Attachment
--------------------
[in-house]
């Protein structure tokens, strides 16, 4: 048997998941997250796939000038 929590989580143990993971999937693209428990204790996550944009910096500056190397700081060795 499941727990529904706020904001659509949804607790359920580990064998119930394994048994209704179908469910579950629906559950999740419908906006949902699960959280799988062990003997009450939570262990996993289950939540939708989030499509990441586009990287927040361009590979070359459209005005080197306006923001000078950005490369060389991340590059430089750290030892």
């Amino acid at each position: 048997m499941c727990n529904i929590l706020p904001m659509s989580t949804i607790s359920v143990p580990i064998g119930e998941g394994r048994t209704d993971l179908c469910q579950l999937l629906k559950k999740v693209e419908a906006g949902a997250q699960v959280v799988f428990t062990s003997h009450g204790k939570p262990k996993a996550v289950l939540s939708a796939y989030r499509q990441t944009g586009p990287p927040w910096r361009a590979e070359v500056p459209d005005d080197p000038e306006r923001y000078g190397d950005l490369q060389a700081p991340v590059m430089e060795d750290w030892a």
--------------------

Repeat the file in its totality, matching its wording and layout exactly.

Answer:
[in-house]
């Protein structure tokens, strides 16, 4: 048997998941997250796939000038 929590989580143990993971999937693209428990204790996550944009910096500056190397700081060795 499941727990529904706020904001659509949804607790359920580990064998119930394994048994209704179908469910579950629906559950999740419908906006949902699960959280799988062990003997009450939570262990996993289950939540939708989030499509990441586009990287927040361009590979070359459209005005080197306006923001000078950005490369060389991340590059430089750290030892």
């Amino acid at each position: 048997m499941c727990n529904i929590l706020p904001m659509s989580t949804i607790s359920v143990p580990i064998g119930e998941g394994r048994t209704d993971l179908c469910q579950l999937l629906k559950k999740v693209e419908a906006g949902a997250q699960v959280v799988f428990t062990s003997h009450g204790k939570p262990k996993a996550v289950l939540s939708a796939y989030r499509q990441t944009g586009p990287p927040w910096r361009a590979e070359v500056p459209d005005d080197p000038e306006r923001y000078g190397d950005l490369q060389a700081p991340v590059m430089e060795d750290w030892a």